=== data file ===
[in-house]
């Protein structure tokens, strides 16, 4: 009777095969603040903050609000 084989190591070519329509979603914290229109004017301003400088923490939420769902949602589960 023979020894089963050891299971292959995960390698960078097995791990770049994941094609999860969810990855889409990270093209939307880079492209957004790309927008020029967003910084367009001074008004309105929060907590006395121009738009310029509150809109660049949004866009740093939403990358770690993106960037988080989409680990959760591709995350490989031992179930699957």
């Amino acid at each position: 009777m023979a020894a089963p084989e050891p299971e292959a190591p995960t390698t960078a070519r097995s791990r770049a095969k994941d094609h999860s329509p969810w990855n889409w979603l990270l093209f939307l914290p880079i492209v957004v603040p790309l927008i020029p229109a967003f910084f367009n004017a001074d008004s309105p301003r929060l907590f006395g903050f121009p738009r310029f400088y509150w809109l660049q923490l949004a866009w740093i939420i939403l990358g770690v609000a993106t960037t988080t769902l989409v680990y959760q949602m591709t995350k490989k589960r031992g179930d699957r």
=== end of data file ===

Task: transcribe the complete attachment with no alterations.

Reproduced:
[in-house]
């Protein structure tokens, strides 16, 4: 009777095969603040903050609000 084989190591070519329509979603914290229109004017301003400088923490939420769902949602589960 023979020894089963050891299971292959995960390698960078097995791990770049994941094609999860969810990855889409990270093209939307880079492209957004790309927008020029967003910084367009001074008004309105929060907590006395121009738009310029509150809109660049949004866009740093939403990358770690993106960037988080989409680990959760591709995350490989031992179930699957």
């Amino acid at each position: 009777m023979a020894a089963p084989e050891p299971e292959a190591p995960t390698t960078a070519r097995s791990r770049a095969k994941d094609h999860s329509p969810w990855n889409w979603l990270l093209f939307l914290p880079i492209v957004v603040p790309l927008i020029p229109a967003f910084f367009n004017a001074d008004s309105p301003r929060l907590f006395g903050f121009p738009r310029f400088y509150w809109l660049q923490l949004a866009w740093i939420i939403l990358g770690v609000a993106t960037t988080t769902l989409v680990y959760q949602m591709t995350k490989k589960r031992g179930d699957r």